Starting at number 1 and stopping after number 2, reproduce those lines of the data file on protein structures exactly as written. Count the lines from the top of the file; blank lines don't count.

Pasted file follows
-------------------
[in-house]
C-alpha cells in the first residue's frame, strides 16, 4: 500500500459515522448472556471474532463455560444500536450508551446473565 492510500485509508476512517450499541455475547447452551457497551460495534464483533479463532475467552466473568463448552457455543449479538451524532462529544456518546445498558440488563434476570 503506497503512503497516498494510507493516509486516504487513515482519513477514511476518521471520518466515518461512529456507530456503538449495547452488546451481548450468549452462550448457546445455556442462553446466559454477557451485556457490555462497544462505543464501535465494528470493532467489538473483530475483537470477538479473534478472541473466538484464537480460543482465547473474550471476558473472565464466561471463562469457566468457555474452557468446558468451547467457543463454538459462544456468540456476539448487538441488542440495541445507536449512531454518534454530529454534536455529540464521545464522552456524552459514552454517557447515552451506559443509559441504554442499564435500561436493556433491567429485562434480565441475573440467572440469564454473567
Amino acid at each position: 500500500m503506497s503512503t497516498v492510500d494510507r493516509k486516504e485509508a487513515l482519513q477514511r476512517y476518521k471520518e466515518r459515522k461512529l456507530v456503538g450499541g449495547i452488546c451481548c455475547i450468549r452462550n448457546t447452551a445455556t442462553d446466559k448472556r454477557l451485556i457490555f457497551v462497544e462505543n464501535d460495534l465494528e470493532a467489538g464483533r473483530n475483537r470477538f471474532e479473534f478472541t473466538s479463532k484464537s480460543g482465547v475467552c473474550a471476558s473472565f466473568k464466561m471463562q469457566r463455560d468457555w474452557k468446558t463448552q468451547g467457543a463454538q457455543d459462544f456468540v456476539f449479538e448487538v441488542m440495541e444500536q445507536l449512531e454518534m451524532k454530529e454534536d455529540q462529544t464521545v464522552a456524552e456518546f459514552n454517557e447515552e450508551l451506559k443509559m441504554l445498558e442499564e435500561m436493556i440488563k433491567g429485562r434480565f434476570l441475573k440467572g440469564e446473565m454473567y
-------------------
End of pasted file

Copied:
[in-house]
C-alpha cells in the first residue's frame, strides 16, 4: 500500500459515522448472556471474532463455560444500536450508551446473565 492510500485509508476512517450499541455475547447452551457497551460495534464483533479463532475467552466473568463448552457455543449479538451524532462529544456518546445498558440488563434476570 503506497503512503497516498494510507493516509486516504487513515482519513477514511476518521471520518466515518461512529456507530456503538449495547452488546451481548450468549452462550448457546445455556442462553446466559454477557451485556457490555462497544462505543464501535465494528470493532467489538473483530475483537470477538479473534478472541473466538484464537480460543482465547473474550471476558473472565464466561471463562469457566468457555474452557468446558468451547467457543463454538459462544456468540456476539448487538441488542440495541445507536449512531454518534454530529454534536455529540464521545464522552456524552459514552454517557447515552451506559443509559441504554442499564435500561436493556433491567429485562434480565441475573440467572440469564454473567